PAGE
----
By Chris Byrd | News Writer
After serving for over five years as Assistant Dean of Students and Director of Student Life Programs, Jason Chapman will be departing Whitworth University on March 20th for Hawkeye Community College. During his tenure, Chapman worked with the Associated Students of Whitworth University (ASWU) as their advisor.
“[I] helped with the planning of events, and answering the tough questions. [I was] really charged with making sure the students who are in ASWU are growing professionally, personally,” Chapman said.
Chapman also pioneered numerous programs at the university. The Textbook Lending Library offers required textbooks to students with financial needs, while the Nutrition Center offers rotating recipes and fresh ingredients. Both programs began during Chapman’s tenure.
Chapman said he started the programs for students, “So they can be able to focus on things they need to focus on and not ‘how am I going to get money for this book or for food’ or whatever it may be.”
ASWU, with the help of Chapman, also rebranded Whitworth’s mascot from Walker D. Planks to Captain Patches. According to Chapman, the switch was made in part because Patches offers a more “family-friendly” appearance and one that better represents Whitworth.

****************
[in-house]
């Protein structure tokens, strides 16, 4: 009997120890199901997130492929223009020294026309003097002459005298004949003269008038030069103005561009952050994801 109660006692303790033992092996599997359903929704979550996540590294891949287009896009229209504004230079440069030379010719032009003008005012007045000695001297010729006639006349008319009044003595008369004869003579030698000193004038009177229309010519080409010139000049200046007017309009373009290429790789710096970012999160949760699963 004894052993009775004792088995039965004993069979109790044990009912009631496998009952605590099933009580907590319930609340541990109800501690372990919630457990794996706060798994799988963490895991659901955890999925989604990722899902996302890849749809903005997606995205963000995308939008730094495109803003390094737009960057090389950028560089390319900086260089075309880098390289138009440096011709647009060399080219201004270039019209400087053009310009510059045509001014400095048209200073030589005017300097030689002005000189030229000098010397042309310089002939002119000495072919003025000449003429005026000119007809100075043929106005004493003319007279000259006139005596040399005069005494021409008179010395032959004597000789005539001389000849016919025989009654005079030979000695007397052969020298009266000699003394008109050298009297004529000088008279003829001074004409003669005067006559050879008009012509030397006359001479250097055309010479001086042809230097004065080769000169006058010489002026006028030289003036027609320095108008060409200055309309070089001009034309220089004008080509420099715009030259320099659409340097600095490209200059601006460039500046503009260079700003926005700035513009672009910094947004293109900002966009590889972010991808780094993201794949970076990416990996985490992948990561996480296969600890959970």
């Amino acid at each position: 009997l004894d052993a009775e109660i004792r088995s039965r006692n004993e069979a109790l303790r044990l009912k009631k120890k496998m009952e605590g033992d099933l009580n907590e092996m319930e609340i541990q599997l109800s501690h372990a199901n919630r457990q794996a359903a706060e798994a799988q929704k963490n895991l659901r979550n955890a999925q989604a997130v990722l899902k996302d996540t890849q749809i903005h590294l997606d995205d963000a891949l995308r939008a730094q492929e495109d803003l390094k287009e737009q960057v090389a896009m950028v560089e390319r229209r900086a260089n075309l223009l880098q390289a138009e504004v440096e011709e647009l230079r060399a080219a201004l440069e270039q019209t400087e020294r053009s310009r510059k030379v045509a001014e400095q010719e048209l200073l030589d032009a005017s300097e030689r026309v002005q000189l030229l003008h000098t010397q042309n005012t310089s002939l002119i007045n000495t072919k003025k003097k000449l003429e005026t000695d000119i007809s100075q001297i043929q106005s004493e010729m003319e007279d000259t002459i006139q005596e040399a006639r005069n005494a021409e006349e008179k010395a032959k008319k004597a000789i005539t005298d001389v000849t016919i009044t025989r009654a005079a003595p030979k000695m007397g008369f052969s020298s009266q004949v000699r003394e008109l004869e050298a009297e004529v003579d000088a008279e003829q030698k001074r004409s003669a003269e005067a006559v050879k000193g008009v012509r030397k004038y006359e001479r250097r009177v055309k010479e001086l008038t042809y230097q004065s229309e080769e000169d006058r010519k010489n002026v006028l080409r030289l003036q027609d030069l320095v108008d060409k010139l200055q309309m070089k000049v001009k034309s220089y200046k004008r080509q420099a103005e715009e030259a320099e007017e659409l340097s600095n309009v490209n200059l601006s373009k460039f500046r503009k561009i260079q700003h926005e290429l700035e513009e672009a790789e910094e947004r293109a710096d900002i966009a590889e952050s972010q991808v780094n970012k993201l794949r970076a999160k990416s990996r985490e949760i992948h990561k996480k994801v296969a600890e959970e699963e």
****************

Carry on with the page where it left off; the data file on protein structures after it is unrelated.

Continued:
Chapman worked with all of ASWU’s executive teams very closely, including ASWU’s current President, Georgia Goff.
“He’s here at almost every single one of our events,” said Goff. “He’s sacrificed a lot of his personal life and personal time to support the students. He served as a mentor for many of us throughout these last few years.”
The move is largely driven by a desire “to get closer to friends and family,” said Chapman. He has also stated he wants to bring additional student success programs to his next college in his role as Director of Student Success, programs which are “similar to the Textbook Lending Library and Nutrition Center– things that I’m really proud of…” The position will allow Chapman to oversee programs related to student success, housing, and financial security for students at the community college.
As Chapman leaves Whitworth, he said he has a few words to share for whoever fills his position.
“Listen to the students. I think that the only way you can be successful in student activities is [by] listening to what the students want, listening to how the students are changing. I think just in higher education in general right now, what worked five years ago isn’t working now. And so the ability for us to hear what these student needs are and be able to adapt and address those is really important”